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The Daily Texan

Official newspaper of The University of Texas at Austin

The Daily Texan

Official newspaper of The University of Texas at Austin

The Daily Texan

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October 4, 2022

Host LBJ events on Cambodian and Lao-American history

Clara Webb

Most students learn about the Vietnam War in history classes. While many textbooks portray the armed conflict as one that exclusively affected Vietnamese-Americans, students are often not taught about the simultaneous civil wars in Cambodia and Laos.

Every week, the Lyndon B. Johnson (LBJ) School of Public Affairs hosts speaker events that highlight historical, cultural and policy-related topics. To further support diversity and representation, LBJ should host speaker sessions and talks specifically focused on the history of Cambodian and Lao-American groups.

“Being Lao-American, I think part of the issue is, our history is diluted within the Vietnam War,” said Akeela Kongdara, a political communications and Asian American studies graduate who is Lao-American. “For the LBJ school to be hosting events that are tailored to amplify voices of the Lao-American community … that shows an effort to learn about the differences and experiences that various APIs.” 

Throughout the 1960s and 1970s, US bombings occurred across Cambodia and Laos in what is known as the US government’s “secret war.”  Despite the long-term impact of this violence on Cambodian and Lao-Americans, the history is largely unknown and usually absent from classes and publications.

“Discussion of US history has to reckon with US history abroad,” said Dr. Lina Chhun, an assistant professor of women and gender studies and Asian American studies, who is Cambodian-American. “If we’re going to think through American wars, questions of militarism, and our contemporary wars, it’s really important to think through the larger context in which you have violence in places like Laos and Cambodia.”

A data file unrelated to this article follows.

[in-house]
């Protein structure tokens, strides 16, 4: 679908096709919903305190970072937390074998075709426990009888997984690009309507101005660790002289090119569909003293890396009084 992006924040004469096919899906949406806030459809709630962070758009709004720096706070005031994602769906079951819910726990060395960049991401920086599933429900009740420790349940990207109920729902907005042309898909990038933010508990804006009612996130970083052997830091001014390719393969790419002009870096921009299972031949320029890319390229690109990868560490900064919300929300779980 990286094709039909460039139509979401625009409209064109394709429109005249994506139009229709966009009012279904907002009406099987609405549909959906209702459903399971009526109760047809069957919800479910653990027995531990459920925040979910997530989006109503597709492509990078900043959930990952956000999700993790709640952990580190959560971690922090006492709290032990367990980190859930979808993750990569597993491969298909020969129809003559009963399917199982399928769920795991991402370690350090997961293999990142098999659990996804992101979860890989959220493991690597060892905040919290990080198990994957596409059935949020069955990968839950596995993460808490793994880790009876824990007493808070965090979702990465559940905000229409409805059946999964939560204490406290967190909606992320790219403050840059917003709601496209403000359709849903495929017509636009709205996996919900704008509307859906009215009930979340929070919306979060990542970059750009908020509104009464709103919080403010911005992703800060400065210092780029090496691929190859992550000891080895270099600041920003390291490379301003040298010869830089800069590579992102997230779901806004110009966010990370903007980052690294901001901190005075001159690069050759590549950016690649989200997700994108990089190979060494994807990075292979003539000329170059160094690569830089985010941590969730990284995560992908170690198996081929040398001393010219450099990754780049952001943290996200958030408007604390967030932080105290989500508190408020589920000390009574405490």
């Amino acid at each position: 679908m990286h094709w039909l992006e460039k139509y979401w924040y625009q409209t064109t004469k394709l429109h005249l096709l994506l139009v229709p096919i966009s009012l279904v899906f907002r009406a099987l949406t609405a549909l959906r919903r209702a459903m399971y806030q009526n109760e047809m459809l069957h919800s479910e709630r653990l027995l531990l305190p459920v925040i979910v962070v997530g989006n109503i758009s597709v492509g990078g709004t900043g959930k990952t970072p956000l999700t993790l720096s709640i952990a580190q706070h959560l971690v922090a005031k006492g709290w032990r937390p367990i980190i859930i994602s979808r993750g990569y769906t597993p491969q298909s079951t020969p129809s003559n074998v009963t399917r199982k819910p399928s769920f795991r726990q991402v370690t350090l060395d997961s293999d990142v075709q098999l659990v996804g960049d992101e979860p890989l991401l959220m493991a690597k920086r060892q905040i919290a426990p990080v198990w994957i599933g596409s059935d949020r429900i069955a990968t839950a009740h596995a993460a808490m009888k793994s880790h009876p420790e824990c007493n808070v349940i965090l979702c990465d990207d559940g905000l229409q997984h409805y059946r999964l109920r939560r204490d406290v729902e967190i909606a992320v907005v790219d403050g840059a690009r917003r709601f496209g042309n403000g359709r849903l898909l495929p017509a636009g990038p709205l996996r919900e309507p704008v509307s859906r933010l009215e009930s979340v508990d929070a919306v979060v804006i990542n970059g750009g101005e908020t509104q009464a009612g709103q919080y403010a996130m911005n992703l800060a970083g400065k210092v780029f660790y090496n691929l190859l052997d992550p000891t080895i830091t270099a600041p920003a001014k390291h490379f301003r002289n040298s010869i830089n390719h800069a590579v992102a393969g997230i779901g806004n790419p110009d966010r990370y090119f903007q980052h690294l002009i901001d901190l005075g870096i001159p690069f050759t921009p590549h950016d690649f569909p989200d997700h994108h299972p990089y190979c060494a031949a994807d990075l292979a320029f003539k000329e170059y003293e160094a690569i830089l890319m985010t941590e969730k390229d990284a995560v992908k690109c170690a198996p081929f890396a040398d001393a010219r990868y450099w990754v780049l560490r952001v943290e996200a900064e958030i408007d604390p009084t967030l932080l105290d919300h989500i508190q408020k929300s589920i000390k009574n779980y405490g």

Hosting LBJ talks and speaker events related to this history could help ensure that Cambodian and Lao-Americans are better represented. LBJ allows students to suggest ideas for future events to the administration.  

“Our speaker selection process is largely student-driven,” said LBJ Dean JR DeShazo. “(Students) come in with a variety of identities … We want to make sure that they feel recognized and supported as individuals and policy professionals.”

While students can pitch individual ideas, ultimately, LBJ has discretion on whether to bring these issues to light. Because migrant parents may not feel comfortable speaking about these traumatic conflicts with their children, the history is further concealed from public awareness. LBJ could fulfill this cultural disconnect by facilitating events that cater specifically to the Cambodian and Lao communities on campus. 

“I think it’s important to represent the cultural identities that aren’t as advocated for,” DeShazo said. “But to be relevant within the policy score, we’d need some kind of a policy.”

From a policy-oriented lens, uncovering these issues could help encourage more history classes to cover the “secret war.” By hosting these talks, the history of Cambodian and Lao Americans could stand alone from that of other Asian American groups. Preventing their narrative from being distilled in academia will better support a more diverse and inclusive retelling of their story.  

Pham is a government, history and French freshman from Garland, Texas.

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